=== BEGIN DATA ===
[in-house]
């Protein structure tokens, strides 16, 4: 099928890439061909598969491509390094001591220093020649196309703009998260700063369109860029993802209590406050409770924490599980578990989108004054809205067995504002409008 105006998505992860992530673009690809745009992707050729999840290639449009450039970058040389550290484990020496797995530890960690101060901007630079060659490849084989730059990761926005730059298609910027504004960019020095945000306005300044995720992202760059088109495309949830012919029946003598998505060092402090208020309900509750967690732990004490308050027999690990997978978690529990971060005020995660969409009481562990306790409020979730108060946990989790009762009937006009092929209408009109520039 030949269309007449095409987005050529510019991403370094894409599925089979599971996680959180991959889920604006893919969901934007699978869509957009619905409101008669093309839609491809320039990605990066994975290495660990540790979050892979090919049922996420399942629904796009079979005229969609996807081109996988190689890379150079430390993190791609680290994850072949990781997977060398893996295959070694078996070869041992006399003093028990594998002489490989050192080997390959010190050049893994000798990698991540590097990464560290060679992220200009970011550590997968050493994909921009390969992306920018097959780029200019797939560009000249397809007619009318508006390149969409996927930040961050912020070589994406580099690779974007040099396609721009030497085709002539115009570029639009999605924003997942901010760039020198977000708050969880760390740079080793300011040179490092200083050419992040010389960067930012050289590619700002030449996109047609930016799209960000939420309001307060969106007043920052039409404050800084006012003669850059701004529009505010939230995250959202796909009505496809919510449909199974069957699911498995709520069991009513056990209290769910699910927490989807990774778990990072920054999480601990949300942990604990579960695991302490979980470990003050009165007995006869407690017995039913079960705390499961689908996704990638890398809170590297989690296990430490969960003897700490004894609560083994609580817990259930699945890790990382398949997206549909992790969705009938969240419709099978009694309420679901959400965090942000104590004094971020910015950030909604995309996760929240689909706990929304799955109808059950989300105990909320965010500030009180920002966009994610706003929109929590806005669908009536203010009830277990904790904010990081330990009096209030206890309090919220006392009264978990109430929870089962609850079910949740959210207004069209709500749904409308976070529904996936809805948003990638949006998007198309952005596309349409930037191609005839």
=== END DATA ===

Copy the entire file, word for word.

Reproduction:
[in-house]
């Protein structure tokens, strides 16, 4: 099928890439061909598969491509390094001591220093020649196309703009998260700063369109860029993802209590406050409770924490599980578990989108004054809205067995504002409008 105006998505992860992530673009690809745009992707050729999840290639449009450039970058040389550290484990020496797995530890960690101060901007630079060659490849084989730059990761926005730059298609910027504004960019020095945000306005300044995720992202760059088109495309949830012919029946003598998505060092402090208020309900509750967690732990004490308050027999690990997978978690529990971060005020995660969409009481562990306790409020979730108060946990989790009762009937006009092929209408009109520039 030949269309007449095409987005050529510019991403370094894409599925089979599971996680959180991959889920604006893919969901934007699978869509957009619905409101008669093309839609491809320039990605990066994975290495660990540790979050892979090919049922996420399942629904796009079979005229969609996807081109996988190689890379150079430390993190791609680290994850072949990781997977060398893996295959070694078996070869041992006399003093028990594998002489490989050192080997390959010190050049893994000798990698991540590097990464560290060679992220200009970011550590997968050493994909921009390969992306920018097959780029200019797939560009000249397809007619009318508006390149969409996927930040961050912020070589994406580099690779974007040099396609721009030497085709002539115009570029639009999605924003997942901010760039020198977000708050969880760390740079080793300011040179490092200083050419992040010389960067930012050289590619700002030449996109047609930016799209960000939420309001307060969106007043920052039409404050800084006012003669850059701004529009505010939230995250959202796909009505496809919510449909199974069957699911498995709520069991009513056990209290769910699910927490989807990774778990990072920054999480601990949300942990604990579960695991302490979980470990003050009165007995006869407690017995039913079960705390499961689908996704990638890398809170590297989690296990430490969960003897700490004894609560083994609580817990259930699945890790990382398949997206549909992790969705009938969240419709099978009694309420679901959400965090942000104590004094971020910015950030909604995309996760929240689909706990929304799955109808059950989300105990909320965010500030009180920002966009994610706003929109929590806005669908009536203010009830277990904790904010990081330990009096209030206890309090919220006392009264978990109430929870089962609850079910949740959210207004069209709500749904409308976070529904996936809805948003990638949006998007198309952005596309349409930037191609005839």